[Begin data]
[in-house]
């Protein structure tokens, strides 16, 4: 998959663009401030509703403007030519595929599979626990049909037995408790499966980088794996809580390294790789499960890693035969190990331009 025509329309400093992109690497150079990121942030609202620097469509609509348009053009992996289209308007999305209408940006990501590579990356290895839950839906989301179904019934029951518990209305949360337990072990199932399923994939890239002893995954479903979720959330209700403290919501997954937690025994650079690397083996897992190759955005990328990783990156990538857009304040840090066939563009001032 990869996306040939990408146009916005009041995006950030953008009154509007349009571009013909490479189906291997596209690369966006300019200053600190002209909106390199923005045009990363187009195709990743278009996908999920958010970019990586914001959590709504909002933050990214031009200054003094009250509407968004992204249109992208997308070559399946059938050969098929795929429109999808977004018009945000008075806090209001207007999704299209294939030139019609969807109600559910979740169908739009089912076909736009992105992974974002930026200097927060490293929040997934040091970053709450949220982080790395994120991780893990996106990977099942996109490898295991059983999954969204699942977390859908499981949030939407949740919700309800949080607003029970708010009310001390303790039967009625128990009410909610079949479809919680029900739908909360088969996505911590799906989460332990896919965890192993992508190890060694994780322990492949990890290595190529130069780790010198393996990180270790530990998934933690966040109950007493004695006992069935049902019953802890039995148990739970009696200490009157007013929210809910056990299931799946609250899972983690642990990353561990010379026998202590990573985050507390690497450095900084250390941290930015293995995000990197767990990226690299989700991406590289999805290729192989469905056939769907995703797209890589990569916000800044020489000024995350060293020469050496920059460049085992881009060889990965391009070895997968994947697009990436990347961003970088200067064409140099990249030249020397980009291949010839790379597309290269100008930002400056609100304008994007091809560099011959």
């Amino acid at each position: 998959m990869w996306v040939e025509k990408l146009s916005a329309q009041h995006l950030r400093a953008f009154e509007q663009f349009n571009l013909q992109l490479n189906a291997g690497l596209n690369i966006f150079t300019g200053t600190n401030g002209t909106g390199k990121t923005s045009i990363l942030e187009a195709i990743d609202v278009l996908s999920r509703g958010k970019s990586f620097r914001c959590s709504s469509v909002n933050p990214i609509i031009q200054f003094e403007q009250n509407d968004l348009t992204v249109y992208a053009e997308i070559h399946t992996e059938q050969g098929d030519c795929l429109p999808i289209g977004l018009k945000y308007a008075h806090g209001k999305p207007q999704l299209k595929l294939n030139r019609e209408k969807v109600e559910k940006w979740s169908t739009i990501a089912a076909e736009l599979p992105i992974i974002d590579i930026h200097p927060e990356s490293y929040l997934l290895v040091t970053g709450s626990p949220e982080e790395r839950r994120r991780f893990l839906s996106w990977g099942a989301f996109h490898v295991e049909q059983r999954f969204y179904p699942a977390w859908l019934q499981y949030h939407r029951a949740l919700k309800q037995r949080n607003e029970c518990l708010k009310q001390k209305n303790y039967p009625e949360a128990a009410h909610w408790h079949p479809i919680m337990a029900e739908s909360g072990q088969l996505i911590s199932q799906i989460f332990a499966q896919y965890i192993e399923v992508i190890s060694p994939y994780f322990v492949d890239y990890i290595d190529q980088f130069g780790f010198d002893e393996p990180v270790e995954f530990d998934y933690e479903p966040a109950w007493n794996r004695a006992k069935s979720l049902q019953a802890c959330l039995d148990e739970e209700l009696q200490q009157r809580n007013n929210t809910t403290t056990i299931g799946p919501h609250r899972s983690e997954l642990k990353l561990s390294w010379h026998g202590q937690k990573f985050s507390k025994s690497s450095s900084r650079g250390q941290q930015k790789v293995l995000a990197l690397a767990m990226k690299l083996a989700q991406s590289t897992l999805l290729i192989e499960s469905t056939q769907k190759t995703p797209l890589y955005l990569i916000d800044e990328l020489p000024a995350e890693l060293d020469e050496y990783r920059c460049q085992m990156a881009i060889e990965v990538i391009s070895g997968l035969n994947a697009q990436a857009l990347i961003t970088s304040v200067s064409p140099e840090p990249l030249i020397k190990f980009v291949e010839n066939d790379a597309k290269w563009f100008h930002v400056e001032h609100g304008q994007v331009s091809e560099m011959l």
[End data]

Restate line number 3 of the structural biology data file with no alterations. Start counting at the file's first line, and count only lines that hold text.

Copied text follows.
């Amino acid at each position: 998959m990869w996306v040939e025509k990408l146009s916005a329309q009041h995006l950030r400093a953008f009154e509007q663009f349009n571009l013909q992109l490479n189906a291997g690497l596209n690369i966006f150079t300019g200053t600190n401030g002209t909106g390199k990121t923005s045009i990363l942030e187009a195709i990743d609202v278009l996908s999920r509703g958010k970019s990586f620097r914001c959590s709504s469509v909002n933050p990214i609509i031009q200054f003094e403007q009250n509407d968004l348009t992204v249109y992208a053009e997308i070559h399946t992996e059938q050969g098929d030519c795929l429109p999808i289209g977004l018009k945000y308007a008075h806090g209001k999305p207007q999704l299209k595929l294939n030139r019609e209408k969807v109600e559910k940006w979740s169908t739009i990501a089912a076909e736009l599979p992105i992974i974002d590579i930026h200097p927060e990356s490293y929040l997934l290895v040091t970053g709450s626990p949220e982080e790395r839950r994120r991780f893990l839906s996106w990977g099942a989301f996109h490898v295991e049909q059983r999954f969204y179904p699942a977390w859908l019934q499981y949030h939407r029951a949740l919700k309800q037995r949080n607003e029970c518990l708010k009310q001390k209305n303790y039967p009625e949360a128990a009410h909610w408790h079949p479809i919680m337990a029900e739908s909360g072990q088969l996505i911590s199932q799906i989460f332990a499966q896919y965890i192993e399923v992508i190890s060694p994939y994780f322990v492949d890239y990890i290595d190529q980088f130069g780790f010198d002893e393996p990180v270790e995954f530990d998934y933690e479903p966040a109950w007493n794996r004695a006992k069935s979720l049902q019953a802890c959330l039995d148990e739970e209700l009696q200490q009157r809580n007013n929210t809910t403290t056990i299931g799946p919501h609250r899972s983690e997954l642990k990353l561990s390294w010379h026998g202590q937690k990573f985050s507390k025994s690497s450095s900084r650079g250390q941290q930015k790789v293995l995000a990197l690397a767990m990226k690299l083996a989700q991406s590289t897992l999805l290729i192989e499960s469905t056939q769907k190759t995703p797209l890589y955005l990569i916000d800044e990328l020489p000024a995350e890693l060293d020469e050496y990783r920059c460049q085992m990156a881009i060889e990965v990538i391009s070895g997968l035969n994947a697009q990436a857009l990347i961003t970088s304040v200067s064409p140099e840090p990249l030249i020397k190990f980009v291949e010839n066939d790379a597309k290269w563009f100008h930002v400056e001032h609100g304008q994007v331009s091809e560099m011959l």